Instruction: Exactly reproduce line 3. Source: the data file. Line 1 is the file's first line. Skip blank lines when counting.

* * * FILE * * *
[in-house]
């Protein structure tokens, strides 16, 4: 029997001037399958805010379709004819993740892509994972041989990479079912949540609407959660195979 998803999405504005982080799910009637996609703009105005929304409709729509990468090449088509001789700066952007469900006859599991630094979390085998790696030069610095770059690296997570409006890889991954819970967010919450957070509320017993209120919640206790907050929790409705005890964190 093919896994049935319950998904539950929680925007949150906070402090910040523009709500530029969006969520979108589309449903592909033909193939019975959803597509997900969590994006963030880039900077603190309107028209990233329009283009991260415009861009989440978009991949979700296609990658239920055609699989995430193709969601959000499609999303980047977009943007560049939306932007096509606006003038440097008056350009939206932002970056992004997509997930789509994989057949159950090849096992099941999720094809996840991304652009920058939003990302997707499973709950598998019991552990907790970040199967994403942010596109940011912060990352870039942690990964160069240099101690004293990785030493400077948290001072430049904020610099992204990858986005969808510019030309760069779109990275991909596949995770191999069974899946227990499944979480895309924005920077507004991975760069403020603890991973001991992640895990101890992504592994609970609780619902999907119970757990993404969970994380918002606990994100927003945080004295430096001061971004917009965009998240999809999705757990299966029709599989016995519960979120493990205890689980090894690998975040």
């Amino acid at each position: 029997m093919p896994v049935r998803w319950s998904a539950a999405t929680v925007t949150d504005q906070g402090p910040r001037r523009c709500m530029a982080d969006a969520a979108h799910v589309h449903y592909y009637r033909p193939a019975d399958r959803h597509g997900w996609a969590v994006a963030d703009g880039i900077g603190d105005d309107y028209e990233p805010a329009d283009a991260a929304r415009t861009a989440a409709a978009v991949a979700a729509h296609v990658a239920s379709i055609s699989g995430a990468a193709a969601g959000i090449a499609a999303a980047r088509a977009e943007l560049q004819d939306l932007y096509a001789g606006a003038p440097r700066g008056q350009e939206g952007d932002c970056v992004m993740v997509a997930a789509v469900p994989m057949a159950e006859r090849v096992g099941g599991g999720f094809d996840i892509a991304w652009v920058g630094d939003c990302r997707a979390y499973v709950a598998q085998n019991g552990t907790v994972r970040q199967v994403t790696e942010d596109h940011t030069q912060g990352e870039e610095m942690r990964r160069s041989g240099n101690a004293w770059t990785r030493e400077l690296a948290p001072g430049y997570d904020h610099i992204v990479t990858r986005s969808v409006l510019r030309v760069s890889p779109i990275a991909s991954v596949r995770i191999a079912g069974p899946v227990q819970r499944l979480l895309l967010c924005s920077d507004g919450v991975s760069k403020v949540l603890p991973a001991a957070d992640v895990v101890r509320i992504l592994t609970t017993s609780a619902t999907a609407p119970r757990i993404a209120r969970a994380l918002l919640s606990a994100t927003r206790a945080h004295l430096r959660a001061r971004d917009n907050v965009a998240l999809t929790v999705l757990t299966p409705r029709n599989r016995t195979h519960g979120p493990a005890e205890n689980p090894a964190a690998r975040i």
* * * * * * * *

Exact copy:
């Amino acid at each position: 029997m093919p896994v049935r998803w319950s998904a539950a999405t929680v925007t949150d504005q906070g402090p910040r001037r523009c709500m530029a982080d969006a969520a979108h799910v589309h449903y592909y009637r033909p193939a019975d399958r959803h597509g997900w996609a969590v994006a963030d703009g880039i900077g603190d105005d309107y028209e990233p805010a329009d283009a991260a929304r415009t861009a989440a409709a978009v991949a979700a729509h296609v990658a239920s379709i055609s699989g995430a990468a193709a969601g959000i090449a499609a999303a980047r088509a977009e943007l560049q004819d939306l932007y096509a001789g606006a003038p440097r700066g008056q350009e939206g952007d932002c970056v992004m993740v997509a997930a789509v469900p994989m057949a159950e006859r090849v096992g099941g599991g999720f094809d996840i892509a991304w652009v920058g630094d939003c990302r997707a979390y499973v709950a598998q085998n019991g552990t907790v994972r970040q199967v994403t790696e942010d596109h940011t030069q912060g990352e870039e610095m942690r990964r160069s041989g240099n101690a004293w770059t990785r030493e400077l690296a948290p001072g430049y997570d904020h610099i992204v990479t990858r986005s969808v409006l510019r030309v760069s890889p779109i990275a991909s991954v596949r995770i191999a079912g069974p899946v227990q819970r499944l979480l895309l967010c924005s920077d507004g919450v991975s760069k403020v949540l603890p991973a001991a957070d992640v895990v101890r509320i992504l592994t609970t017993s609780a619902t999907a609407p119970r757990i993404a209120r969970a994380l918002l919640s606990a994100t927003r206790a945080h004295l430096r959660a001061r971004d917009n907050v965009a998240l999809t929790v999705l757990t299966p409705r029709n599989r016995t195979h519960g979120p493990a005890e205890n689980p090894a964190a690998r975040i």